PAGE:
0 Comments / Posted by Sherry Brescia

If I were to ask you what causes heart disease, I’m sure you would say “high cholesterol.”

Of course, you would.  Drug companies have been very effective in programming you to believe that cholesterol causes heart disease so they can sell you statins and create a customer for life.

The truth is, cholesterol has gotten a bad rap that it doesn’t deserve.  Cholesterol is your body’s healing salve (among the many other roles it plays), so when your body senses inflammation in your arterial walls, cholesterol is summoned to the scene to work its magic.

But when this happens over and over (as with chronic inflammation), well, that’s when you can get into trouble with too much cholesterol and eventually plaque buildup.

Fix the cause—not the end result!

To implicate cholesterol in this picture makes about as much sense as repeatedly slamming your thumb with a hammer, but blaming the hammer (instead of your own stupidity) for your throbbing thumb.

If you’re interested in heart disease prevention, take the bull by the horns and address the real cause.

INFLAMMATION!

Here’s how:

Eat for lower inflammation

Concentrate on real foods like fresh vegetables, fresh fruit in moderation (1-2 servings a day), meats, poultry, fish, olive oil and real butter (never, EVER margarine).

And even more important is to avoid refined sugars and starchy carbs, and all processed foods. 

Sugars and starchy carbs such as bread, pasta, rice and crackers (even if they’re whole grain) can create surges of glucose in your bloodstream, signaling your pancreas to secrete insulin.  Over time this can set the stage for insulin resistance, and high levels of glucose and insulin your blood, which stirs up inflammation.   

Many processed foods still contain trans-fats, and even if they don’t, they’re loaded with chemicals and preservatives and are likely made with GMO ingredients to boot.

Lastly, please get the old, tired idea out of your head that all saturated fat is bad for you.  Your body needs saturated fats, and that includes your heart and nervous system.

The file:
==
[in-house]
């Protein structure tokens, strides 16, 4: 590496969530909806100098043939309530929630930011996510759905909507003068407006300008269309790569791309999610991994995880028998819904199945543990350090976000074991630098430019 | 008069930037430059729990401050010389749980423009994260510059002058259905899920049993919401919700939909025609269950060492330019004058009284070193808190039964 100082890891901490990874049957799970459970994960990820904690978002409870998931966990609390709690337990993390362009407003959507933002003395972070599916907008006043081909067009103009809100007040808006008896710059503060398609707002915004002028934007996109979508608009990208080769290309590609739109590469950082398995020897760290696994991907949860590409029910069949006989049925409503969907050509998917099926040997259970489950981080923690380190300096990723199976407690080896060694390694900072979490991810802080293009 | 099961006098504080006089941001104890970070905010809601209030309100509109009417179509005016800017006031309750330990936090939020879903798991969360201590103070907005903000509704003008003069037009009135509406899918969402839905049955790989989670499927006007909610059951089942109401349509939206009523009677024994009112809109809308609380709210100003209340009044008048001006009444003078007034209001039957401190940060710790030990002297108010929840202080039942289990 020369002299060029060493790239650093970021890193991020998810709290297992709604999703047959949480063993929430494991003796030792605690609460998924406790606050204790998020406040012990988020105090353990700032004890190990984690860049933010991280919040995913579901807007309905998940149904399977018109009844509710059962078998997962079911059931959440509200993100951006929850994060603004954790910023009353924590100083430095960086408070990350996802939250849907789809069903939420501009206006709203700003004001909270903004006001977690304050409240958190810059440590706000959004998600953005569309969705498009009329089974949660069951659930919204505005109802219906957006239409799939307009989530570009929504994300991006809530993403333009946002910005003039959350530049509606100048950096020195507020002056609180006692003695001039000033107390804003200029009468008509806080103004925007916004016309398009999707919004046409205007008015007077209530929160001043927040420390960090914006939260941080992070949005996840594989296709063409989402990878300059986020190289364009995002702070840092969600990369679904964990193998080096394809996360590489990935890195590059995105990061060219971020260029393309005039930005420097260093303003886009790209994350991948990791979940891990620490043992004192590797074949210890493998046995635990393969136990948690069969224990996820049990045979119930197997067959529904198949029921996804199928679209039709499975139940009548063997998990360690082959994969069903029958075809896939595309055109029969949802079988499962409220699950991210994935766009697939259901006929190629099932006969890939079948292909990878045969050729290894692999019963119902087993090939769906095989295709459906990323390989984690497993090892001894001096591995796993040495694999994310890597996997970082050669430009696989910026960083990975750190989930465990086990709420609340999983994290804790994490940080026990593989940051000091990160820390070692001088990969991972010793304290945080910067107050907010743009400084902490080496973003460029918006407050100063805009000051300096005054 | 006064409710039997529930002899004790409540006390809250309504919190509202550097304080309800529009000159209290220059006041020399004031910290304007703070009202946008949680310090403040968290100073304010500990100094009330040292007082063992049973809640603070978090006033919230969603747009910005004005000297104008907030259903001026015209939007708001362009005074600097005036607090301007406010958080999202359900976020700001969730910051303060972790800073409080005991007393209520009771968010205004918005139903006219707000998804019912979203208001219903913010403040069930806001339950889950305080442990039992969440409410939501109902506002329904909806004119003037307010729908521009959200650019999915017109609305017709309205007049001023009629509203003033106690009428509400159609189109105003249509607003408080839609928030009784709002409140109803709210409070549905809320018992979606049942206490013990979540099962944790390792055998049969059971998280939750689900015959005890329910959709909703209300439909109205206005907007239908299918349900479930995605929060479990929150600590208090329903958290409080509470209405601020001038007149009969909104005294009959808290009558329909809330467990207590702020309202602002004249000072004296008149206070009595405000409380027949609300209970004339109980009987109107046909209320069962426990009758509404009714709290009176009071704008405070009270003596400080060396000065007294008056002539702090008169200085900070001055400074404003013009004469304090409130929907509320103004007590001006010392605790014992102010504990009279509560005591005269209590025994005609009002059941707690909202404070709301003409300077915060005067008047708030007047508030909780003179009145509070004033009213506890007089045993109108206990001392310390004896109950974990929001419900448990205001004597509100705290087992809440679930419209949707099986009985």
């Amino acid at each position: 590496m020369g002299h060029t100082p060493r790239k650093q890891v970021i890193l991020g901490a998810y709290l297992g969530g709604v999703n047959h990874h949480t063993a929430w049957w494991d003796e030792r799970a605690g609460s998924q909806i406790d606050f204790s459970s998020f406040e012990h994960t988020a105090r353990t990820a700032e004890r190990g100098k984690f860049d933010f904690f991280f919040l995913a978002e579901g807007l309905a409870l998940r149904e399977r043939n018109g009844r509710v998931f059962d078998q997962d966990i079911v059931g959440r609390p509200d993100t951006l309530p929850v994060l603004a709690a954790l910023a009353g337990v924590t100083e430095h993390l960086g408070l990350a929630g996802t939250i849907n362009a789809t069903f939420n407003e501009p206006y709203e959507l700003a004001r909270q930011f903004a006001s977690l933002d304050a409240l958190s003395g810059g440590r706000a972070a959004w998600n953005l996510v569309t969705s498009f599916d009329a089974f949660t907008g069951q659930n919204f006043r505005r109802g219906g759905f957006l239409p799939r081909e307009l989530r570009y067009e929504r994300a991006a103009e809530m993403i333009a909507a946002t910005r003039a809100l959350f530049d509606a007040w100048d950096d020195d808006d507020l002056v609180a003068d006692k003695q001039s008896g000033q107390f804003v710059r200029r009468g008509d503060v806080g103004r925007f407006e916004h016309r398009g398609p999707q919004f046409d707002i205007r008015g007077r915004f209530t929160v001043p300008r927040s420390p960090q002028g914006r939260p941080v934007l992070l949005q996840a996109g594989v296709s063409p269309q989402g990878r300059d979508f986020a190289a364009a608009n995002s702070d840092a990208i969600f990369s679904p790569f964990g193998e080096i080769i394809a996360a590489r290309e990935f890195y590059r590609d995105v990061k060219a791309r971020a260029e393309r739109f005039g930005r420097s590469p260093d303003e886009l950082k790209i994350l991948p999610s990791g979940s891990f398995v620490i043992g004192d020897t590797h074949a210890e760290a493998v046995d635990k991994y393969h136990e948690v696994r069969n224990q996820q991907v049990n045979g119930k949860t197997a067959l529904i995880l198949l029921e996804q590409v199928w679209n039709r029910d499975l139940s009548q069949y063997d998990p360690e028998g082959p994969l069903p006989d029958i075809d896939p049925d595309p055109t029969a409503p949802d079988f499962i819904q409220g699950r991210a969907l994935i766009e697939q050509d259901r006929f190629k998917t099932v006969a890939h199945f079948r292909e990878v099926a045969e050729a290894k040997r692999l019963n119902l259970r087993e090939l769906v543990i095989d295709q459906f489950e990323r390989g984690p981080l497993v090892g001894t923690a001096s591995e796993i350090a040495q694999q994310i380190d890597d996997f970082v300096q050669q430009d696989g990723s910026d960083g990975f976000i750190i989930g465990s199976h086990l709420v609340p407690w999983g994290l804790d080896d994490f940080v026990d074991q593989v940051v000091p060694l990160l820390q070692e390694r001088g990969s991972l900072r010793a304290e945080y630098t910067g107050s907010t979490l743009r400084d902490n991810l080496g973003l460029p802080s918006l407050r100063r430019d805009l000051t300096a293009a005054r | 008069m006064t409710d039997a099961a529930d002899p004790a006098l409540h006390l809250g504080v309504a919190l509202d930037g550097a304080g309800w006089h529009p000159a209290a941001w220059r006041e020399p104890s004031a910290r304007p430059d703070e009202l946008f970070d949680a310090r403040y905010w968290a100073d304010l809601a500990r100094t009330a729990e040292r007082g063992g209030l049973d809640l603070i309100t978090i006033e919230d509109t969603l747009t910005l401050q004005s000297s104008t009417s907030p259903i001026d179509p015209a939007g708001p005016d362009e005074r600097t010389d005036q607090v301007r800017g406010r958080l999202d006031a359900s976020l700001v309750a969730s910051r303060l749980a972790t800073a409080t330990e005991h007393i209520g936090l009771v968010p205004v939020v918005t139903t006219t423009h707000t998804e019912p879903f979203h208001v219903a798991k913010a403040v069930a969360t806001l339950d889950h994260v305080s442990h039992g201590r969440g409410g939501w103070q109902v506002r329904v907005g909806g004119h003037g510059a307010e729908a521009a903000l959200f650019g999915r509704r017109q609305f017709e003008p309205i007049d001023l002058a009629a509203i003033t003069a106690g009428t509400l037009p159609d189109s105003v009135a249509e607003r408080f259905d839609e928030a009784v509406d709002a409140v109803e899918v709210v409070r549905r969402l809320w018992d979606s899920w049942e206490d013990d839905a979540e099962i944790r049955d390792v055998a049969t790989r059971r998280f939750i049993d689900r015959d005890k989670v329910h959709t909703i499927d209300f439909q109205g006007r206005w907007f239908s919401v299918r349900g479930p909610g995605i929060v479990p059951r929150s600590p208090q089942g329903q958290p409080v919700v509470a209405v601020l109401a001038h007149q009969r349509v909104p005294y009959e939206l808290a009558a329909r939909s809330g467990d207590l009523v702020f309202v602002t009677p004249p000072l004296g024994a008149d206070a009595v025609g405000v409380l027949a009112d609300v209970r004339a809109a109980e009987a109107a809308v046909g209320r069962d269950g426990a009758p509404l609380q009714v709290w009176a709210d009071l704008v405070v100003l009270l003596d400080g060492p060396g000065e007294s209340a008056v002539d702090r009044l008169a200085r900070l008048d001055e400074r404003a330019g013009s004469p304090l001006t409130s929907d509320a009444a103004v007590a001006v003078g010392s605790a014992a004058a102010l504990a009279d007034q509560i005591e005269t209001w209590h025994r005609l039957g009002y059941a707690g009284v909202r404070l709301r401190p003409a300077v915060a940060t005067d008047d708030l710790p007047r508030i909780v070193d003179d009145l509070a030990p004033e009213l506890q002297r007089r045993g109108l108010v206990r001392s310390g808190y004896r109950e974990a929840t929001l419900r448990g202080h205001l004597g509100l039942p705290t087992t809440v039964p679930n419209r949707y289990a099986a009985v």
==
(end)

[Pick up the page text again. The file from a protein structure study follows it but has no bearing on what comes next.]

Moderation is the key, and that means a 3-4 oz. serving of meat (preferably organic)—not a 24-oz. porterhouse.    

Engage in regular exercise

Exercise lowers your blood pressure, strengthens your heart and improves blood flow.  That sounds like heart disease prevention to me!

No excuses—we’re talking about your health and your life here!

Get your doctor’s OK and get working up a sweat.

Concentrate on heart healthy nutrients

Three key nutrients for cardiovascular support are vitamin D, Omega-3 essential fatty acids, and vitamin B12.

Vitamin D has anti-inflammatory properties that can counteract inflammation in your arteries.  It’s also a common deficiency because so many people completely shun the sun, and your body needs sun exposure (and cholesterol!) to manufacture vitamin D.  To ensure you have proper levels of this heart-healthy nutrient, supplementation with a top-notch formula like Optimum D-K Formula with FruiteX-B® is the way to go.

Omega-3 fatty acids have been medically proven to help lower blood pressure, they can fight inflammation in your arteries and they help reduce the stickiness in your platelets and curb fibrinogens (which contribute to plaque).  VitalMega-3 is your ticket to getting a health-supporting dose of these crucial fats.

Vitamin B12 converts homocysteine to a harmless amino acid.  If left unchecked, homocysteine can cause inflammation in your blood vessels and raise your heart disease risk.  Hydroxaden 2.5 is an easy, effective way to ensure your body has the B12 it needs for this vital task.  Hydroxaden is sprayed under your tongue so that B12 can be effectively absorbed right into your bloodstream. 

Get 7-9 hours of sleep each night

Studies have shown that adults who sleep fewer than five hours a night have 50 percent more calcium in their coronary arteries than those who slept seven hours.  Calcium buildup is a primary signal of heart disease.

Plus regular sound sleep has a significant impact on your level of insulin sensitivity.

Reduce stress

Chronic stress leads to high levels of the stress hormone cortisol in your bloodstream.  Elevated cortisol can trigger inflammation, as well as lower your immune function, lead to digestive difficulties and nutritional deficiencies, and sap your energy and mental focus.

Now you have a solid plan to truly help reduce your risk of heart disease!

To your health,

Sherry Brescia

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